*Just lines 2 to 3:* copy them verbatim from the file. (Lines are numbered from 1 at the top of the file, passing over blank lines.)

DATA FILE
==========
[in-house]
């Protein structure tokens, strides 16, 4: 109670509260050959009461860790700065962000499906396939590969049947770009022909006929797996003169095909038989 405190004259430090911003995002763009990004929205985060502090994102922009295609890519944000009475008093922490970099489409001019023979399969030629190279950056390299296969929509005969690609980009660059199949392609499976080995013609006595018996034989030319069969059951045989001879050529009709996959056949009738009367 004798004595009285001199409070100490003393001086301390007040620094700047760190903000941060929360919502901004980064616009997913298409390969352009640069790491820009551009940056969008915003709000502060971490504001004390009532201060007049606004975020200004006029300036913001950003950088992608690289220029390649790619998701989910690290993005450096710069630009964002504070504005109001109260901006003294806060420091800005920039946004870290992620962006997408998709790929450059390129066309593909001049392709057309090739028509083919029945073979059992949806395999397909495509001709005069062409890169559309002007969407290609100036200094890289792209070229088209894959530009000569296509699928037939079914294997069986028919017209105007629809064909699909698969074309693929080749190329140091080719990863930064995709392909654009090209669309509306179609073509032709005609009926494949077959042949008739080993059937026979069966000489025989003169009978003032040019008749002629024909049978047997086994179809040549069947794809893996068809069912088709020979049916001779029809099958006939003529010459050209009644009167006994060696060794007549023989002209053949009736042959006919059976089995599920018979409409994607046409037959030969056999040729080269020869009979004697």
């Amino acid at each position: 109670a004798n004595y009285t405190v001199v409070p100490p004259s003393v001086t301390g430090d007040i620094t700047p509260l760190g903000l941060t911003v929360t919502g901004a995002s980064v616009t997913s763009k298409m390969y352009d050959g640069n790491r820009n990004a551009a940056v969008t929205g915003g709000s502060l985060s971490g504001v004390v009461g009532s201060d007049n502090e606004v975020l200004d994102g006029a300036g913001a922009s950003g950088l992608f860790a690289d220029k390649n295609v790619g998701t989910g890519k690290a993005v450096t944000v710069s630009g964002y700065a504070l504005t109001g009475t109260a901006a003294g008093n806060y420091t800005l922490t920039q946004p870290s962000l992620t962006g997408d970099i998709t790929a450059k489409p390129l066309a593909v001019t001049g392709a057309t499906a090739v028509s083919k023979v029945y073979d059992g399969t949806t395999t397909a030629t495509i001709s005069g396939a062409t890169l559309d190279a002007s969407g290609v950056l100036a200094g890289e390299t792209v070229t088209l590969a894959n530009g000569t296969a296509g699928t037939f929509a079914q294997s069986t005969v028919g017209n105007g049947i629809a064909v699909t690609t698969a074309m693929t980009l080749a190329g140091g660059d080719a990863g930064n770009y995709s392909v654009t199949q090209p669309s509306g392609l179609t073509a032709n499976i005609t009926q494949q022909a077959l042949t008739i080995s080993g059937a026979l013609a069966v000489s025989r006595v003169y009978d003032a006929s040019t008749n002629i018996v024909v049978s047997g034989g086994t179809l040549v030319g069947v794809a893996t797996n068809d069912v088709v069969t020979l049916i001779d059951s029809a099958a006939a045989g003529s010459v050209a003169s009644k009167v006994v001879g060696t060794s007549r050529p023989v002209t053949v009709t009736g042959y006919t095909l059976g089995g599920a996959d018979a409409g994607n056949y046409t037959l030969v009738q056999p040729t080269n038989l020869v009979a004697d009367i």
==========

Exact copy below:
């Protein structure tokens, strides 16, 4: 109670509260050959009461860790700065962000499906396939590969049947770009022909006929797996003169095909038989 405190004259430090911003995002763009990004929205985060502090994102922009295609890519944000009475008093922490970099489409001019023979399969030629190279950056390299296969929509005969690609980009660059199949392609499976080995013609006595018996034989030319069969059951045989001879050529009709996959056949009738009367 004798004595009285001199409070100490003393001086301390007040620094700047760190903000941060929360919502901004980064616009997913298409390969352009640069790491820009551009940056969008915003709000502060971490504001004390009532201060007049606004975020200004006029300036913001950003950088992608690289220029390649790619998701989910690290993005450096710069630009964002504070504005109001109260901006003294806060420091800005920039946004870290992620962006997408998709790929450059390129066309593909001049392709057309090739028509083919029945073979059992949806395999397909495509001709005069062409890169559309002007969407290609100036200094890289792209070229088209894959530009000569296509699928037939079914294997069986028919017209105007629809064909699909698969074309693929080749190329140091080719990863930064995709392909654009090209669309509306179609073509032709005609009926494949077959042949008739080993059937026979069966000489025989003169009978003032040019008749002629024909049978047997086994179809040549069947794809893996068809069912088709020979049916001779029809099958006939003529010459050209009644009167006994060696060794007549023989002209053949009736042959006919059976089995599920018979409409994607046409037959030969056999040729080269020869009979004697």
């Amino acid at each position: 109670a004798n004595y009285t405190v001199v409070p100490p004259s003393v001086t301390g430090d007040i620094t700047p509260l760190g903000l941060t911003v929360t919502g901004a995002s980064v616009t997913s763009k298409m390969y352009d050959g640069n790491r820009n990004a551009a940056v969008t929205g915003g709000s502060l985060s971490g504001v004390v009461g009532s201060d007049n502090e606004v975020l200004d994102g006029a300036g913001a922009s950003g950088l992608f860790a690289d220029k390649n295609v790619g998701t989910g890519k690290a993005v450096t944000v710069s630009g964002y700065a504070l504005t109001g009475t109260a901006a003294g008093n806060y420091t800005l922490t920039q946004p870290s962000l992620t962006g997408d970099i998709t790929a450059k489409p390129l066309a593909v001019t001049g392709a057309t499906a090739v028509s083919k023979v029945y073979d059992g399969t949806t395999t397909a030629t495509i001709s005069g396939a062409t890169l559309d190279a002007s969407g290609v950056l100036a200094g890289e390299t792209v070229t088209l590969a894959n530009g000569t296969a296509g699928t037939f929509a079914q294997s069986t005969v028919g017209n105007g049947i629809a064909v699909t690609t698969a074309m693929t980009l080749a190329g140091g660059d080719a990863g930064n770009y995709s392909v654009t199949q090209p669309s509306g392609l179609t073509a032709n499976i005609t009926q494949q022909a077959l042949t008739i080995s080993g059937a026979l013609a069966v000489s025989r006595v003169y009978d003032a006929s040019t008749n002629i018996v024909v049978s047997g034989g086994t179809l040549v030319g069947v794809a893996t797996n068809d069912v088709v069969t020979l049916i001779d059951s029809a099958a006939a045989g003529s010459v050209a003169s009644k009167v006994v001879g060696t060794s007549r050529p023989v002209t053949v009709t009736g042959y006919t095909l059976g089995g599920a996959d018979a409409g994607n056949y046409t037959l030969v009738q056999p040729t080269n038989l020869v009979a004697d009367i």